Ted Turner Biography
Brash And Abrasive, Looked To Expand, Chronology, Awards And Accomplishments, Clashed With Baseball HierarchySELECTED WRITINGS BY TURNER:
American baseball executive
World-class sailor. Sports impresario. Stadium developer. Philanthropist. Media maverick and tycoon.
These are just some of the many roles played by Robert Edward Turner III, better known as Ted Turner.
"He has set ocean racing records that will never been equaled. (With the launch in 1980 of Cable News Network) he has revolutionized the broadcast industry and made Marshall McLuhan's 'global village' real by tying the world together in one television network," Porter Bibb says in It Ain't as Easy as It Looks, a seminal Turner biography published in 1993. "He is complicated and contradictory, but utterly compelling," Bibb writes.
Where to begin with this multifaceted man who grew up in a privileged, but somewhat dysfunctional household? How about at Brown University where Turner, after serving a six-month suspension during his freshman year in 1956, returned to win nine intercollegiate sailing races. Later Turner, who held his own against some of the nation's best collegiate sailors, was elected Brown team captain, as well as commodore of the Brown Yacht Club.
Sailing became an outlet for Turner, who started his business career working for his father's billboard company in 1960. Their relationship was strained, at best. "Nothing could have suited his temperament or his talent better. Alone against the elements, his fate in his own hands … he could sail away from the banalities of the business world, the petty demands of ordinary existence," Bibb writes.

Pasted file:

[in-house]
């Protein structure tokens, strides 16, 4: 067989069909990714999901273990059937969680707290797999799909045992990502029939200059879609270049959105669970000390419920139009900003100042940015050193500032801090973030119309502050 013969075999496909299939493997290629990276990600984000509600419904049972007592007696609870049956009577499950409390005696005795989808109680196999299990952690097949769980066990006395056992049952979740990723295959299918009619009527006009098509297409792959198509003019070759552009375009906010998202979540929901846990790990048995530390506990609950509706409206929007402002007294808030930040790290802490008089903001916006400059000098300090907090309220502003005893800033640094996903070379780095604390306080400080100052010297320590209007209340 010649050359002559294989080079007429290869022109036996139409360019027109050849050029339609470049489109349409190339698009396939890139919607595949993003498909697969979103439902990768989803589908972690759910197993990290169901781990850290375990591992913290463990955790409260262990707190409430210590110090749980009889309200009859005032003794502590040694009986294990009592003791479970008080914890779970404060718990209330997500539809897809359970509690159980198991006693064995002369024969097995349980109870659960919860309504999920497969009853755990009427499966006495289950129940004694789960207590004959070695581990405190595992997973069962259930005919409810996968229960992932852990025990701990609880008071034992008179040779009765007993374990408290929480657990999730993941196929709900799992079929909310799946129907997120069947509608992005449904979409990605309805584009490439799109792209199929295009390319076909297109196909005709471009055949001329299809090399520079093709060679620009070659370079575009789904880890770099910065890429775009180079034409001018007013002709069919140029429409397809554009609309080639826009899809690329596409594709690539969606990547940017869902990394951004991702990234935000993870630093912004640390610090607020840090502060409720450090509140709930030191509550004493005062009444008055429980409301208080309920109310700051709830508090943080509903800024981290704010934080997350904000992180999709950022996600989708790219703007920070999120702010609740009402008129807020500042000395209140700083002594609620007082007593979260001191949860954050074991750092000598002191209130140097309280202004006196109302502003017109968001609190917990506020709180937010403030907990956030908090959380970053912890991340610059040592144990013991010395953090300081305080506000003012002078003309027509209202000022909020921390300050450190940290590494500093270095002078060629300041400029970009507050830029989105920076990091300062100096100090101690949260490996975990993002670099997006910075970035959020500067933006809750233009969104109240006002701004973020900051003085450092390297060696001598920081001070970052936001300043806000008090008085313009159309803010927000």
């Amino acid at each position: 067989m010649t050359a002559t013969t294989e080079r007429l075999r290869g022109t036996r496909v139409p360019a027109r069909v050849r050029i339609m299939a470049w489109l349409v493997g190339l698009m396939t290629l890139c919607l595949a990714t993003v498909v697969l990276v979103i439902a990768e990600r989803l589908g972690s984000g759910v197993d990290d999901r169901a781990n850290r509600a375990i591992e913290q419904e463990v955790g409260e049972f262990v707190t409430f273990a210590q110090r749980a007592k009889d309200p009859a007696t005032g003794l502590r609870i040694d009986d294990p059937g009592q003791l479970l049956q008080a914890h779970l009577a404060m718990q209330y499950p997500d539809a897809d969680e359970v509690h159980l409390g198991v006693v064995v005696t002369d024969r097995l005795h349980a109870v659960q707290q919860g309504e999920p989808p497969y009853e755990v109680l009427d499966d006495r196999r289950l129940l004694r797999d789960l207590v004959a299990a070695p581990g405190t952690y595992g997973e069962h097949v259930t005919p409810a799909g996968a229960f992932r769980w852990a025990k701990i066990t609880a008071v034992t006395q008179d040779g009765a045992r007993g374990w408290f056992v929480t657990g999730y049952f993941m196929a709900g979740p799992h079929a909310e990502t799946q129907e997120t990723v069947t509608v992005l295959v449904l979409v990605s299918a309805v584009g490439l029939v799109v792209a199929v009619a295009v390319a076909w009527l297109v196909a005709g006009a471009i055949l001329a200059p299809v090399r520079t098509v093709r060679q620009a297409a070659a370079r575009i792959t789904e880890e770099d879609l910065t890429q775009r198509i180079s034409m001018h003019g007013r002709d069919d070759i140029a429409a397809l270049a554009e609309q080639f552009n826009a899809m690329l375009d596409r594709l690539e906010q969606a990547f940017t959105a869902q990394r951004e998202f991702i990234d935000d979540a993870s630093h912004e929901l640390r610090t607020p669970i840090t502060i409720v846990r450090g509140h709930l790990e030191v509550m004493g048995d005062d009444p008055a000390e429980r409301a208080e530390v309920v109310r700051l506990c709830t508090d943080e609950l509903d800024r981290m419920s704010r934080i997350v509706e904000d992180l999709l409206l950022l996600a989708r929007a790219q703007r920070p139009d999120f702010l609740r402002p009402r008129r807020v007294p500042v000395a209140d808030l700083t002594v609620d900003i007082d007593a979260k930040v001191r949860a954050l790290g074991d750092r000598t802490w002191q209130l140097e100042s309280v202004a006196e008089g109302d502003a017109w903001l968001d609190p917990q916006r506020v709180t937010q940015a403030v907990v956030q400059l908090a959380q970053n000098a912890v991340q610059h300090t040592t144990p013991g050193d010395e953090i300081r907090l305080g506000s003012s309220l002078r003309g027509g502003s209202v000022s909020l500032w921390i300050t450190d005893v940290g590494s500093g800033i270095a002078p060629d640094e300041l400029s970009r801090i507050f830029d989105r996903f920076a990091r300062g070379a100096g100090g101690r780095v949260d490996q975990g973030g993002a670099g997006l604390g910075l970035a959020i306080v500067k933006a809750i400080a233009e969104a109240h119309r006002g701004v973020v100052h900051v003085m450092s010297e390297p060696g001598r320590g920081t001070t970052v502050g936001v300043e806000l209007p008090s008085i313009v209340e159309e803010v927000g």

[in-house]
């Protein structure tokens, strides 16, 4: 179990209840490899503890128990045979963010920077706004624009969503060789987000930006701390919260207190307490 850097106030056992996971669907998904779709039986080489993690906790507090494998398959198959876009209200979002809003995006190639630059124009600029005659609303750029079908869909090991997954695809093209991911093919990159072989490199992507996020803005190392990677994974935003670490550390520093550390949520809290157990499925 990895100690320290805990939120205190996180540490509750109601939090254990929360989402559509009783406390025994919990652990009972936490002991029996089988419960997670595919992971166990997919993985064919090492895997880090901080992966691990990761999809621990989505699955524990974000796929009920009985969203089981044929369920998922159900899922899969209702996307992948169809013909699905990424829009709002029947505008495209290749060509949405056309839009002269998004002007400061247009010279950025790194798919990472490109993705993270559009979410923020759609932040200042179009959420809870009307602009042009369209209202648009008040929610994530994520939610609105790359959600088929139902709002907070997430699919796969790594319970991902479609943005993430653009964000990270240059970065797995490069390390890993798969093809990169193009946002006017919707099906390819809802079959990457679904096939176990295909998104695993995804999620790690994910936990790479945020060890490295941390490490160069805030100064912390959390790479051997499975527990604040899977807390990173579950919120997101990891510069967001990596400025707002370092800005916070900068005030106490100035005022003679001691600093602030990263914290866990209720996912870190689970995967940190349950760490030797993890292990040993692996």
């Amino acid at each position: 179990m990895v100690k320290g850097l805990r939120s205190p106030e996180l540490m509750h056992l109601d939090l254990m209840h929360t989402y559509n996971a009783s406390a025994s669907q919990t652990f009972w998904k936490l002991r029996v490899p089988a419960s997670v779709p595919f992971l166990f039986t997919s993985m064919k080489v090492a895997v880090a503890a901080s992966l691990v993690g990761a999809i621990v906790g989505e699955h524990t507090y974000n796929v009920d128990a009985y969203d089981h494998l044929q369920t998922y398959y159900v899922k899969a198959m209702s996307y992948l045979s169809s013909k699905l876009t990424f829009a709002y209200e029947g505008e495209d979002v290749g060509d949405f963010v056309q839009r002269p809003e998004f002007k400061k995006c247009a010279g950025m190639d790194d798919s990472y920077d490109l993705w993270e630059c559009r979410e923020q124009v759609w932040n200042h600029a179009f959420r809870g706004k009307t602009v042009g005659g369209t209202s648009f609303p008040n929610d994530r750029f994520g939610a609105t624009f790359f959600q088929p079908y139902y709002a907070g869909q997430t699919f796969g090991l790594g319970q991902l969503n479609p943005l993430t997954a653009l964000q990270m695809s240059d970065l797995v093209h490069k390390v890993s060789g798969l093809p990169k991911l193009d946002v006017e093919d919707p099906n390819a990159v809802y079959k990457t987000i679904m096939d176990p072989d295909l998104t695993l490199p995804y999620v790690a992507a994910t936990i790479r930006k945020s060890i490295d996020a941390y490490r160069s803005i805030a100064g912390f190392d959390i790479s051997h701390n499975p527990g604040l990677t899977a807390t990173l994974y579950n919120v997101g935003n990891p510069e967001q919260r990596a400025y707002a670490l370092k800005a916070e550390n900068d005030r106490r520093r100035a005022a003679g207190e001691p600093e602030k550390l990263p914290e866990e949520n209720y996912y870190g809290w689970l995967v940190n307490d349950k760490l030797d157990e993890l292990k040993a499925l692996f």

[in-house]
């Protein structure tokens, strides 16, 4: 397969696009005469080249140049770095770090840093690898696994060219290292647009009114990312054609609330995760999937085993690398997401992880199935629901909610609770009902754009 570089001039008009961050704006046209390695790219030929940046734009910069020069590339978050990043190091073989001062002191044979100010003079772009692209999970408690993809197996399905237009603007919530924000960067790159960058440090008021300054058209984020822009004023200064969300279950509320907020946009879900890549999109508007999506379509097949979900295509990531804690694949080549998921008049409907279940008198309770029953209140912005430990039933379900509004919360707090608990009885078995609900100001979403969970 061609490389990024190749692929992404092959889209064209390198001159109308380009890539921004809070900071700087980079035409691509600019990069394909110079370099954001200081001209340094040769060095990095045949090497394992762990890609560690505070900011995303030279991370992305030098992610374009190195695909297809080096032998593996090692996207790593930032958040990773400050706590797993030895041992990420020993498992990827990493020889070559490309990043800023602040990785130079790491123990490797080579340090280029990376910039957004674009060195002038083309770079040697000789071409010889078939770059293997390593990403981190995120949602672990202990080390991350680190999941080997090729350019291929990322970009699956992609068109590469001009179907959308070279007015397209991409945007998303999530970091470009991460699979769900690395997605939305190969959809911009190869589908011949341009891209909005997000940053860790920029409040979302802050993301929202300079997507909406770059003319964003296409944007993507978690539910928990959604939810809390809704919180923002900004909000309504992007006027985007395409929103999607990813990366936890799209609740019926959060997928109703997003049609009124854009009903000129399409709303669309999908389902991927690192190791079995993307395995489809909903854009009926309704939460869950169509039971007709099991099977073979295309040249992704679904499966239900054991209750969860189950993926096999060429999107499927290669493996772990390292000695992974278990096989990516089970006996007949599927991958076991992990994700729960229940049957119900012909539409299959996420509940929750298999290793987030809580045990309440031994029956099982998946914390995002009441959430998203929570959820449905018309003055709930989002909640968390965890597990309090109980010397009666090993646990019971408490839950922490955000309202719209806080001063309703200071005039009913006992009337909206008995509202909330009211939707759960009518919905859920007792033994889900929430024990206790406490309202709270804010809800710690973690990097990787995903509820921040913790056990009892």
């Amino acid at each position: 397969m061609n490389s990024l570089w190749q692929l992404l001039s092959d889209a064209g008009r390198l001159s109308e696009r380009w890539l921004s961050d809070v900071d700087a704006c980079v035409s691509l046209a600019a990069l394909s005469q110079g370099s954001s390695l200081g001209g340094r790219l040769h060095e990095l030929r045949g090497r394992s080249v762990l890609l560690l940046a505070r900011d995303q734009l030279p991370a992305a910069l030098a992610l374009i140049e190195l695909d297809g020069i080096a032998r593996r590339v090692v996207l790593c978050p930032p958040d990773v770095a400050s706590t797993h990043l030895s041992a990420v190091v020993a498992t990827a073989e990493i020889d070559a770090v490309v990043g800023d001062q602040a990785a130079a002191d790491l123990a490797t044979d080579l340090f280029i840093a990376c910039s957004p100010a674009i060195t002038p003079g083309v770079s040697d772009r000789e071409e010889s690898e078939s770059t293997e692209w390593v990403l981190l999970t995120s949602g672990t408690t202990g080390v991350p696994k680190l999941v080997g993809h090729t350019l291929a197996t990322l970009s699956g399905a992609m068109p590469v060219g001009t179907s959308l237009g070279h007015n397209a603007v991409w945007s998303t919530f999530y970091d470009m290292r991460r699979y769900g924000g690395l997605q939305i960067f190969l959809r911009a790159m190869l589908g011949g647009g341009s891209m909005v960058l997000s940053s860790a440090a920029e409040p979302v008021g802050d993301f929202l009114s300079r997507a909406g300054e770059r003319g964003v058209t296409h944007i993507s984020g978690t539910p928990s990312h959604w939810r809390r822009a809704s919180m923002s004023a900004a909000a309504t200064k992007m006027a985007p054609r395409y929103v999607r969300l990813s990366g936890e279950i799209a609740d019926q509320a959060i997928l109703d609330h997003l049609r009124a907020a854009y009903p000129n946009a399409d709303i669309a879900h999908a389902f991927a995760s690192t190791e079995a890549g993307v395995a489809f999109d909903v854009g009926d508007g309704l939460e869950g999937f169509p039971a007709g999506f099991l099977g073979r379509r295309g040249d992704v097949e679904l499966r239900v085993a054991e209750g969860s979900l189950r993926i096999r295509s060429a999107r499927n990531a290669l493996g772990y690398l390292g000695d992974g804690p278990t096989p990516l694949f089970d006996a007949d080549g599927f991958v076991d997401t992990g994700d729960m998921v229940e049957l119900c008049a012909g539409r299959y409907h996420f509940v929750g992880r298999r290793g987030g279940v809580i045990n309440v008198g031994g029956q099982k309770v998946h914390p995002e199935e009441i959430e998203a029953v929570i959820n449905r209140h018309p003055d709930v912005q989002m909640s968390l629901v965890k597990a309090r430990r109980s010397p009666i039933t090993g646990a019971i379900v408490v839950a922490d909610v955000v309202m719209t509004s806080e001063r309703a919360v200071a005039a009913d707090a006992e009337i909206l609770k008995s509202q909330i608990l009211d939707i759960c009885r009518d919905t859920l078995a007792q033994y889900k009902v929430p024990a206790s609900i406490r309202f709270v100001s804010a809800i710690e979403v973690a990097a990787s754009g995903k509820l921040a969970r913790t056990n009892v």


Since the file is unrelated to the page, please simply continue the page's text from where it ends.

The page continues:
By the late 1960s, Turner was sailing virtually full-time because of the success of the family billboard company. But Turner, the consummate sailor and businessman, was not complacent in either endeavor. Troubled by spending money to maintain unrented billboards, Turner turned them into a vehicle to promote local radio stations he just had purchased. Essentially, Turner was validating what would become a keystone of his business strategy: cross fertilization among the disparate parts of the far-flung media empire that Time Warner ultimately swallowed in 1996.
SELECTED WRITINGS BY TURNER:
(With Gary Jobson) The Racing Edge. New York: Simon and Schuster, 1979.
Captain Planet and the Planeteers (original idea by Ted Turner). Atlanta: Turner Publications, 1992.
(With Janet Lowe) Ted Turner Speaks: Insights from the World's Greatest Maverick. New York: Wiley, 1999.
Sketch by Paul Burton
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